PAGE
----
Since that last encounter, I remind myself to follow Rule V.  I train in the rain, wind and cold.  I do hill repeats and intervals.  I enjoy the suffering.  I guess that I have to apply Rule V to idiots in vehicles and accept it as another step to be considered a hardman.

  4. Holy fuck! Anyone have any hot deals on GoPros and helmet mounts?

    Or maybe small firearms and bibshort holsters?

  5. One word, old mate … abridge!

    Fuck me that’s a long article.  I really should read one someday around here.

  6. Wilkins is right about his role in his bike/car incidents.  There’s 2 sides to the equation, always.  As cyclists, we always have some responsibility.  Whenever I have a close call, instead of choosing anger or defiance, I say a quick prayer thanking God that I didn’t get hurt, ignore the driver, and roll on.  If you don’t feed it, it most likely won’t grow.

  7. .2:0.0.0.0″>.2:0.0.0.0.0″>.2:0.0.0.0.0.0″>.2:0.0.0.0.0.0.$end:0:$0:0″>this article has me thinking of how people blame rape victims for getting raped. Why is it that the victim is always made to feel like they are wrong?
  • @Kevin Wilkins I hear ya, bro. I’ve been messed with as well (that diesel truck looks familiar), but every escalation could have been prevented by my own self regulation. Thanks for your wisdom.

  • I think it’s perfectly understandable to want to beat the living shit out of someone who gambles with someone else’s life for “fun.” But it’s more rational to try to do the math on the practical consequences of our responses.

    No moral judgements here. Just asking what it is we want to accomplish and how.

  • @Ken Ho

    One word, old mate…………camera.

    I have thought about doing this… Just have a hard time with the cost.

  • Thankful we don’t have to deal with that!  I haven’t done a detailed survey or anything, but have the impression that our area (Upstate SC and Western NC) has unusually high paved road mileage per capita and good connectivity.  If you’re dealing with heavy traffic and irritated drivers then you’ve chosen the wrong roads and/or the wrong time.  Get a map or a Garmin, figure out what roads and in what directions will be light when you want to ride, be visible, and ride like you mean it.  We have very little trouble.  There are more riders every year too, so the cars are getting used to us.

  • @Buck Rogers

    One word, old mate … abridge!

    Fuck me that’s a long article. I really should read one someday around here.

    You must like mine more, <200 words tops. Who has the time, huh?

  • When I was younger I was more likely to get into it with drivers. I will still flip drivers off if they piss me off but no more chasing them down for a confrontation. When Competitive Cyclists.com, the internet cycle store was based in Arkansas, the spokesman was always pushing kimber-spray. It is a two shot pepper spray that shoots a direct jet rather than a cloud. He was always saying it was great for dogs and people and it made me think, FFS, what is going on in middle America?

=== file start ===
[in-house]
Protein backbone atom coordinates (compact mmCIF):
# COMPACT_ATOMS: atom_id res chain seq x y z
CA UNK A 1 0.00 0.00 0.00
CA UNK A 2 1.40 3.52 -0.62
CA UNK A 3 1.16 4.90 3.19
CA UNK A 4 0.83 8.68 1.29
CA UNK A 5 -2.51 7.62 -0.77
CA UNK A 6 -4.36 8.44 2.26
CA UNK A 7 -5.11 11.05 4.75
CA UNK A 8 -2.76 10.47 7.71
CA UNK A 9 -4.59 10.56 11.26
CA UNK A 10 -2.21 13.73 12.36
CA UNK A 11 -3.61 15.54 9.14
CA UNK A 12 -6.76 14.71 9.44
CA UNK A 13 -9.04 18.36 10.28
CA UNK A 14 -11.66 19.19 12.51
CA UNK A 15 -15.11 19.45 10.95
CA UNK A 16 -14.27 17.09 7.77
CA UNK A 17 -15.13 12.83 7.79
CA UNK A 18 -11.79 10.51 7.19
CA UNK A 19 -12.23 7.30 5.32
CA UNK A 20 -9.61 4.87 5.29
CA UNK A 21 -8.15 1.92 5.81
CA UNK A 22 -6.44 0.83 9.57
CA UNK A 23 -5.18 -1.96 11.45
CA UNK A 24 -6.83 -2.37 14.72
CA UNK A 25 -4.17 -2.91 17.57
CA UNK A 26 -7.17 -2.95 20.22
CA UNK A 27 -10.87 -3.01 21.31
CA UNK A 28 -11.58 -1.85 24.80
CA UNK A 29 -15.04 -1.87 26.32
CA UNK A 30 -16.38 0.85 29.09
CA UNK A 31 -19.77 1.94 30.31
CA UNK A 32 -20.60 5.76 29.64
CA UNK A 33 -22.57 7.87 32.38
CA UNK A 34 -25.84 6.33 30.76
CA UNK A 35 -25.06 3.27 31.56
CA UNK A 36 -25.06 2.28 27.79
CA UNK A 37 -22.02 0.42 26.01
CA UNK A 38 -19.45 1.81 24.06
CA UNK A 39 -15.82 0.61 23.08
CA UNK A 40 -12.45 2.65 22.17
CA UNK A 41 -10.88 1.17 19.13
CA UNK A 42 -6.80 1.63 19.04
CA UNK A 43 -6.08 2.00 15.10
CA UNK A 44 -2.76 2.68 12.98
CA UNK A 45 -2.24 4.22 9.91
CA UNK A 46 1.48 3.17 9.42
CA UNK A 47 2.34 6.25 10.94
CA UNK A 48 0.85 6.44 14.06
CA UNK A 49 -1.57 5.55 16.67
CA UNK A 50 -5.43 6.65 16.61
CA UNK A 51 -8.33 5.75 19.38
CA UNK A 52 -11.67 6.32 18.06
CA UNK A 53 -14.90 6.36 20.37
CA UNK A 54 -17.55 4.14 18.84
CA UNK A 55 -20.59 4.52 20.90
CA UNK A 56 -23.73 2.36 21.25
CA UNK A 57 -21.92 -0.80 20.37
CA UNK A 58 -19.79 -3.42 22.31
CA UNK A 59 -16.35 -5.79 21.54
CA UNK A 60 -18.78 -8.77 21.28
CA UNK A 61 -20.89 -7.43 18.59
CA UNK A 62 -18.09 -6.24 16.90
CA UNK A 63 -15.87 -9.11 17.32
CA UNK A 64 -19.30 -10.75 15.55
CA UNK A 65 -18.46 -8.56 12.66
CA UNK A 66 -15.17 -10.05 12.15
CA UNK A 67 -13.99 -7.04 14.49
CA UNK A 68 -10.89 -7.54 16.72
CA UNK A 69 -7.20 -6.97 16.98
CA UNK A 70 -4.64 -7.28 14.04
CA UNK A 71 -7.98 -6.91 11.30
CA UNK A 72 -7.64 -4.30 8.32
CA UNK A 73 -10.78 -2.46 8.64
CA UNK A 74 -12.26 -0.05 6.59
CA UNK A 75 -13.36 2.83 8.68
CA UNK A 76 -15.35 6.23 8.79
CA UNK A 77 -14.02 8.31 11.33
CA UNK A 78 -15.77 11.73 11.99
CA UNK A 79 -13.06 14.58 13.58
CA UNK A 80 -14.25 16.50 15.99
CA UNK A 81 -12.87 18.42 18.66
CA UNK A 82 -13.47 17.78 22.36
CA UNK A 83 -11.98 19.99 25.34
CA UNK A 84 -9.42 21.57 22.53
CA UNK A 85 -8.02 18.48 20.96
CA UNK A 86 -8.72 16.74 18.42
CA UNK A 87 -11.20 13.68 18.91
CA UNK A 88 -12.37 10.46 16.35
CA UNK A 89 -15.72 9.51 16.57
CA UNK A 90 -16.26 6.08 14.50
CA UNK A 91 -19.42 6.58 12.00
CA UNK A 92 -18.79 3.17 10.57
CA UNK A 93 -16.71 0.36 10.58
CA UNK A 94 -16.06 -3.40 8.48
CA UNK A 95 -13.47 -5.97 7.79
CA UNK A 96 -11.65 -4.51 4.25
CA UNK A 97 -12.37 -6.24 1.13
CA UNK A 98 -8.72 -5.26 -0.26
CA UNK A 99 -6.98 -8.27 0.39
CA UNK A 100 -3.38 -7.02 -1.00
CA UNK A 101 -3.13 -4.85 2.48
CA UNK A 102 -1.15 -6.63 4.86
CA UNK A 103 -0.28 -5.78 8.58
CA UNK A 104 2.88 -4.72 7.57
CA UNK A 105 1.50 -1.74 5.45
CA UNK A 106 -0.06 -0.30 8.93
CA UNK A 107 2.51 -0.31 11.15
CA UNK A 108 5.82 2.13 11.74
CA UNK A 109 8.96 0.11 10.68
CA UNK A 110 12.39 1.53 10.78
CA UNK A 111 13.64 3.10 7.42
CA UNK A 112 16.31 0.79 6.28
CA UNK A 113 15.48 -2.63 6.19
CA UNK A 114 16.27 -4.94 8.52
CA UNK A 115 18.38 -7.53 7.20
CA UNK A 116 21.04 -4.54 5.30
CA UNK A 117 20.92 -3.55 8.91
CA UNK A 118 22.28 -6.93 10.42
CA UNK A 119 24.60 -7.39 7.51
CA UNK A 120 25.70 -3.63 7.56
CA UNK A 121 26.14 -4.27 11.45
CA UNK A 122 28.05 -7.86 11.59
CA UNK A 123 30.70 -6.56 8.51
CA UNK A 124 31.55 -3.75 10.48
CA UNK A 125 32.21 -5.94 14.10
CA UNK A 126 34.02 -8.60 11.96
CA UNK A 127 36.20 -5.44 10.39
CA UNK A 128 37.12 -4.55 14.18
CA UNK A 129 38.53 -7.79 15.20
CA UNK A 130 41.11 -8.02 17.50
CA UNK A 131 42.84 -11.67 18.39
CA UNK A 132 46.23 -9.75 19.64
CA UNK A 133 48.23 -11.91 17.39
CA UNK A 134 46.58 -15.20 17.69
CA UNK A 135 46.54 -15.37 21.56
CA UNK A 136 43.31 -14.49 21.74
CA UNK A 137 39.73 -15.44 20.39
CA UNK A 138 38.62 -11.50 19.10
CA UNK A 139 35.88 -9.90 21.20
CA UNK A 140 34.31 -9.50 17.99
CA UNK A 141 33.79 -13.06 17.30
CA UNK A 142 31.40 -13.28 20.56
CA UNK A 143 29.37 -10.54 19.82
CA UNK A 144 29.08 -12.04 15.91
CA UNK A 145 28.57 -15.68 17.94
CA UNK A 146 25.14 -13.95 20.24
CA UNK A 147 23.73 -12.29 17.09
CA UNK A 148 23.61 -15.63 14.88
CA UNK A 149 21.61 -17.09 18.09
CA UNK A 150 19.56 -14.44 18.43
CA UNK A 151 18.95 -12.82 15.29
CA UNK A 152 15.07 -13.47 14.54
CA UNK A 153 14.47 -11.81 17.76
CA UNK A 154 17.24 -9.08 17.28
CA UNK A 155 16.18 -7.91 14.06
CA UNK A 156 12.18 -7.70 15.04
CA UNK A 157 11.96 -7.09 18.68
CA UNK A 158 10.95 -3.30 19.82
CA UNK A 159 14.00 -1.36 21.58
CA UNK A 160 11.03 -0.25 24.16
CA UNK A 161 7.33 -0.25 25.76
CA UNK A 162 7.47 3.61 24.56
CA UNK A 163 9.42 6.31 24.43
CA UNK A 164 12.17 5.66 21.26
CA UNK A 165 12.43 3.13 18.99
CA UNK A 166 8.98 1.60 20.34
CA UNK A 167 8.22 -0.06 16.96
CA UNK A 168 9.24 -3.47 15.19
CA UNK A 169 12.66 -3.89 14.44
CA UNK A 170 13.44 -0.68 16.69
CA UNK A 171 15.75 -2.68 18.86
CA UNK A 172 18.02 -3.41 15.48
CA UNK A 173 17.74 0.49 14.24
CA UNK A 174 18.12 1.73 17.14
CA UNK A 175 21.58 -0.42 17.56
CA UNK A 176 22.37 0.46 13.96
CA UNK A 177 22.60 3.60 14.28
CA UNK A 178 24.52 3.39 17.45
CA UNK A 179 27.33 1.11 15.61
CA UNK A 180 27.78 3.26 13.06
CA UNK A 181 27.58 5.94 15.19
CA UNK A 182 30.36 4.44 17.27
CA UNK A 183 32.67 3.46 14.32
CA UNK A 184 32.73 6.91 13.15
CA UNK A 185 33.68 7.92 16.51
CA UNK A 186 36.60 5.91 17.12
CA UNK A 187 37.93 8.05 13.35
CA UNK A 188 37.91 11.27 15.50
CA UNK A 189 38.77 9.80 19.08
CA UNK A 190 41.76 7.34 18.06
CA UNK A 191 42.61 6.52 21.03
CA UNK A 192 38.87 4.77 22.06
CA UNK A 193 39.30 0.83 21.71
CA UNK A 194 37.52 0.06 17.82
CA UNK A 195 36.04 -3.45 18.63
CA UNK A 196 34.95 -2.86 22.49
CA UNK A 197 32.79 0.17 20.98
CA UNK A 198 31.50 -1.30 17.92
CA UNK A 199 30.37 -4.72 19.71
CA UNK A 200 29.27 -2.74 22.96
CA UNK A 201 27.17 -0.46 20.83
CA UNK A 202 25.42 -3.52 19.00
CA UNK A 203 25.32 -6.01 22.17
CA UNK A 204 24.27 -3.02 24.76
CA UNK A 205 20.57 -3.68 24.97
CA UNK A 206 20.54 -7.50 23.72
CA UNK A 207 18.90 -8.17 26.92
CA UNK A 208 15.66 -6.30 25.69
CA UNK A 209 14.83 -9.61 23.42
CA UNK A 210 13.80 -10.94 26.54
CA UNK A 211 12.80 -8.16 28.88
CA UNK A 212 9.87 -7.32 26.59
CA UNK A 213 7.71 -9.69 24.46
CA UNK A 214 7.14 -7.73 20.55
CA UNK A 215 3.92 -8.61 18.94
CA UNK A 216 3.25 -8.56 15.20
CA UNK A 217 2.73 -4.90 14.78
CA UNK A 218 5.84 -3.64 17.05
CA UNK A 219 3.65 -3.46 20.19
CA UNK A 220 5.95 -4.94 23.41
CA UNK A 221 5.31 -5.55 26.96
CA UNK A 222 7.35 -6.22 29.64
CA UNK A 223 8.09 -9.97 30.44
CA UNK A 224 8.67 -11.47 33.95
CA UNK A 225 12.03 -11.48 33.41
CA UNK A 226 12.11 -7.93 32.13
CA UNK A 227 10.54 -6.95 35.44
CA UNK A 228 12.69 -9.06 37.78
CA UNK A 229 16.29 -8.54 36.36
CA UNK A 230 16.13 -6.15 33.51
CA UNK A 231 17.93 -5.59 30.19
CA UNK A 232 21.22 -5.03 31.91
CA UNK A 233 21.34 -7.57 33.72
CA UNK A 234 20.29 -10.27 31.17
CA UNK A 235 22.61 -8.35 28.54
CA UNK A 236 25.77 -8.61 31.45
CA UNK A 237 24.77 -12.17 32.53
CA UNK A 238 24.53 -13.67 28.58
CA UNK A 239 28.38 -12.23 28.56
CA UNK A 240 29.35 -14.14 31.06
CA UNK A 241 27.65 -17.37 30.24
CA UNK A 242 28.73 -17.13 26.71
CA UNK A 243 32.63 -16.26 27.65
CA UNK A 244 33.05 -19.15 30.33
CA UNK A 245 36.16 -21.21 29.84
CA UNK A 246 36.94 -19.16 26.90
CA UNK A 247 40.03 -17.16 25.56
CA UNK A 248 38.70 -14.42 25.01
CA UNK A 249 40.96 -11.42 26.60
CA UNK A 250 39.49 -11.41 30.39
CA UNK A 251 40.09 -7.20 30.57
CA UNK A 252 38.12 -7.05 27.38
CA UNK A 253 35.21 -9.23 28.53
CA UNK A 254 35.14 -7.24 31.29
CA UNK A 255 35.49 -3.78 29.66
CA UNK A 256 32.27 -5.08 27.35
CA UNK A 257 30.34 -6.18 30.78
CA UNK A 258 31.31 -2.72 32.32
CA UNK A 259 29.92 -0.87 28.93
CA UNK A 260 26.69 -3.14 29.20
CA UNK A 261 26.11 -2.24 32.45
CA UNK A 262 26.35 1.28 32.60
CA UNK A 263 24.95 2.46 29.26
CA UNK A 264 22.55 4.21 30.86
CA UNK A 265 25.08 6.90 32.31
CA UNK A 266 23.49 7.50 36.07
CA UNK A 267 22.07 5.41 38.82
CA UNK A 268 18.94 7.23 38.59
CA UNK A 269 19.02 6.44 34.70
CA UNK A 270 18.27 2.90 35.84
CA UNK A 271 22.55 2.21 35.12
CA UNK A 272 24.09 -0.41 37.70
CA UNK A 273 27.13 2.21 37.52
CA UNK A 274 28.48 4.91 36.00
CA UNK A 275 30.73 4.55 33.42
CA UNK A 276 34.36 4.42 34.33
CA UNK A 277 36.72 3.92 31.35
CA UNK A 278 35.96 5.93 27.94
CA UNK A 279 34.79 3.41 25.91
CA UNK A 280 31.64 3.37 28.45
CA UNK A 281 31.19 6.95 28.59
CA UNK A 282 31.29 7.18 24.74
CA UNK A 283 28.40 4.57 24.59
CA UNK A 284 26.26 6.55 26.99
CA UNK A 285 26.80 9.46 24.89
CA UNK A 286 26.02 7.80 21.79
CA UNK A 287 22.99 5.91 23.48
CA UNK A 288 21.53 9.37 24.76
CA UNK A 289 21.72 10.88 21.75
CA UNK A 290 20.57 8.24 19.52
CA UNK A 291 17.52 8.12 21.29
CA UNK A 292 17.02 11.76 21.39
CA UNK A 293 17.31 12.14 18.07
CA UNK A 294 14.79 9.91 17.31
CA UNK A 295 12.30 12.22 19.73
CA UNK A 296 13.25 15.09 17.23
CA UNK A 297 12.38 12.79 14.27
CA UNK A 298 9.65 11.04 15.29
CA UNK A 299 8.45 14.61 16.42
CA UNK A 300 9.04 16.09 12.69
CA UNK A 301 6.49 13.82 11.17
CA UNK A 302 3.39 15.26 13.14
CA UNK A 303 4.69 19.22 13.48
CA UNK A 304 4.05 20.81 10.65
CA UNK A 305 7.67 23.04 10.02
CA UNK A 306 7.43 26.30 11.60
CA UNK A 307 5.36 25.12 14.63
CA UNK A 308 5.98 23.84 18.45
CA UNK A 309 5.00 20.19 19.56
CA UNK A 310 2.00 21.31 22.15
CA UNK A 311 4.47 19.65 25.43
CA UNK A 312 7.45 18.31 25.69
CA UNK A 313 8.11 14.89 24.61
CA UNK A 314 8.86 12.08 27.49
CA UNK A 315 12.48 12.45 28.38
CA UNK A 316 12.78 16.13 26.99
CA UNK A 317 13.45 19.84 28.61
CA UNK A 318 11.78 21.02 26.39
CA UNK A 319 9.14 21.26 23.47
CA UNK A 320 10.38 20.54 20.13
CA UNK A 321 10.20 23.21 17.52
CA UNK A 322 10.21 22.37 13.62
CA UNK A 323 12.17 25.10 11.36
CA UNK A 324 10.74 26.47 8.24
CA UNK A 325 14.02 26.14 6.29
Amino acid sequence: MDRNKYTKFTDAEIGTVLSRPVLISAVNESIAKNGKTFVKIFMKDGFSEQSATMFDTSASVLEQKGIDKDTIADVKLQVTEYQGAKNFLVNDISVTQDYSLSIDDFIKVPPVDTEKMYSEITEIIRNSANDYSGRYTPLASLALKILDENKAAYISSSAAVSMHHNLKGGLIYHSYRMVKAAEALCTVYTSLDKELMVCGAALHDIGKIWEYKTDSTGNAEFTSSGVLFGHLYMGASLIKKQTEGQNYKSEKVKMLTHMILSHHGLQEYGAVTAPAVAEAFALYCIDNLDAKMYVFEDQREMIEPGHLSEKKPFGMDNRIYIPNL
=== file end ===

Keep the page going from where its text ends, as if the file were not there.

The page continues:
If Kevin had that kimber-spray he could have evened up that fight some. It would teach these imbred fucks a lesson, at least for a few minutes.

  • @Buck Rogers tl;dr version

    Cyclist has rage issues with stupid NE drivers.

    Shit kicked out of him once. 5 years of zen, sees red mist again, nearly gets him plus group killed.

    Good intentions again.

    Wait another 5 years for next instalment.

  • @ChrisO

    @Buck Rogers tl;dr version

    Cyclist has rage issues with stupid NE drivers.

    Shit kicked out of him once. 5 years of zen, sees red mist again, nearly gets him plus group killed.

    Good intentions again.

    Wait another 5 years for next installment.

    Whew, thanks man.  I mean, Ain’t nobody got time for that.

    https://www.youtube.com/watch?v=zGxwbhkDjZM

    (speaking of bronchitis, where’s my inhaler???)

  • @therealpeel

    Lots of new products coming onto the market, designed for this specific task.  Can’t name it, but there is an Aussie jobbie that is top helmet mount, with forward and backward cameras, re-writable hard drive.

    GoPro’s are great for what they are, but not ideal for recording road rage/elabow shaves etc.  There have been some notable prosecutions based on camera evidence, one similar to teh above, where a bunch ride was threatened in a similar fashion.  No he said/she said there.

    When I was about 15, I got flogged on the back and knocked into a ditch by a whip aerial wielded by an idiot in a passing car full of yobs.  Back then, I took the rego number to the cops and all he said was, I’ll tell where they live, you can go sort them out.  Typical piss-poor copper response.  They say that only the guilty have anything to fear from police, but that takes no account of corruption, laziness or stupidity.  Collecting photographic evidence is the best way to cool people off, and the best way to get action afterwards if things escalate.

    Personally, I pick my times and places to ride to minimise my interactions with cars.  I still get shaved and stuff chucked at me occasionally, but not very often.

  • @Buck Rogers (with respect) Group ride buzzed by a tour bus.  Located “a” bus 20mins later at rest stop.  Approached driver. “Did you just run us off the road?’  “I didn’t see any bikes”  “Back by the floral clock”  “You guys had plenty of room!”  I thought you didn’t see any bikes.  What’s your name?”  The driver was silent.  Cel phone photo of driver, bus registration, and licence plate. Driver has now retreated inside bus and locked the door.  Subsequent e-mails exchanged with company and driver (supposedly) reprimanded.  Still rule of thumb…don’t tangle with cars and trucks